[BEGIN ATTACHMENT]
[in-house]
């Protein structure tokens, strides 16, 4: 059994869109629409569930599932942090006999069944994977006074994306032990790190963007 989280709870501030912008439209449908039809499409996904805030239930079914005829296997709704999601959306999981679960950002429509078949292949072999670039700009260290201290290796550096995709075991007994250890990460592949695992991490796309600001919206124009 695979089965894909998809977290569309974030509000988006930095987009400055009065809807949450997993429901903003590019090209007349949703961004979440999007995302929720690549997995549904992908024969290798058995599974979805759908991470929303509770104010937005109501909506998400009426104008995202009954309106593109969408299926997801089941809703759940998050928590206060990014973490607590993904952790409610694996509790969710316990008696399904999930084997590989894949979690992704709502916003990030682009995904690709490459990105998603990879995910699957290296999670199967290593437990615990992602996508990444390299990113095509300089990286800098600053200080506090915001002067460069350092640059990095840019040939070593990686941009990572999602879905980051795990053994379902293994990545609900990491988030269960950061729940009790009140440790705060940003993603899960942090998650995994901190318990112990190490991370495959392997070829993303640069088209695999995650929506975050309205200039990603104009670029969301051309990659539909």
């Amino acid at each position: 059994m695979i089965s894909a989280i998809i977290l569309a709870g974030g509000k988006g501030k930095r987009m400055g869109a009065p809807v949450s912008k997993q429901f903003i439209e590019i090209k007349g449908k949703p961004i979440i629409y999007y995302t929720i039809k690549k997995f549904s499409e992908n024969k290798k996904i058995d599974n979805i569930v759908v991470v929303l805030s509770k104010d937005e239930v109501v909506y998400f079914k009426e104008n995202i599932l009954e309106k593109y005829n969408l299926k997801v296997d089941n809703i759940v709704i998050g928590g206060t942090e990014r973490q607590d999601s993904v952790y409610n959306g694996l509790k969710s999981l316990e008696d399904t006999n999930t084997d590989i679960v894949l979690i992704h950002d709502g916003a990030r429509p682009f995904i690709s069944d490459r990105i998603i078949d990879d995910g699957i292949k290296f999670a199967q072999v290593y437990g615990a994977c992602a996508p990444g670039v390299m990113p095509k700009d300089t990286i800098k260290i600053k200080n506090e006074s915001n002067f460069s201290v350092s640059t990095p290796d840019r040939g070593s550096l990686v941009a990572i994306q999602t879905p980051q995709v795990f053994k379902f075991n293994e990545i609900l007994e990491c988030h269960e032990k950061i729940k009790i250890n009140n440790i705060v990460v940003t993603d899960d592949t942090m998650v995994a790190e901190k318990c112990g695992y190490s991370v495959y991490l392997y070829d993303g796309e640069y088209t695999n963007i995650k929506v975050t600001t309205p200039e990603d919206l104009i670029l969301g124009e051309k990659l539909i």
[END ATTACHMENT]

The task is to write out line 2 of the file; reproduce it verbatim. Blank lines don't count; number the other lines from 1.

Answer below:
């Protein structure tokens, strides 16, 4: 059994869109629409569930599932942090006999069944994977006074994306032990790190963007 989280709870501030912008439209449908039809499409996904805030239930079914005829296997709704999601959306999981679960950002429509078949292949072999670039700009260290201290290796550096995709075991007994250890990460592949695992991490796309600001919206124009 695979089965894909998809977290569309974030509000988006930095987009400055009065809807949450997993429901903003590019090209007349949703961004979440999007995302929720690549997995549904992908024969290798058995599974979805759908991470929303509770104010937005109501909506998400009426104008995202009954309106593109969408299926997801089941809703759940998050928590206060990014973490607590993904952790409610694996509790969710316990008696399904999930084997590989894949979690992704709502916003990030682009995904690709490459990105998603990879995910699957290296999670199967290593437990615990992602996508990444390299990113095509300089990286800098600053200080506090915001002067460069350092640059990095840019040939070593990686941009990572999602879905980051795990053994379902293994990545609900990491988030269960950061729940009790009140440790705060940003993603899960942090998650995994901190318990112990190490991370495959392997070829993303640069088209695999995650929506975050309205200039990603104009670029969301051309990659539909």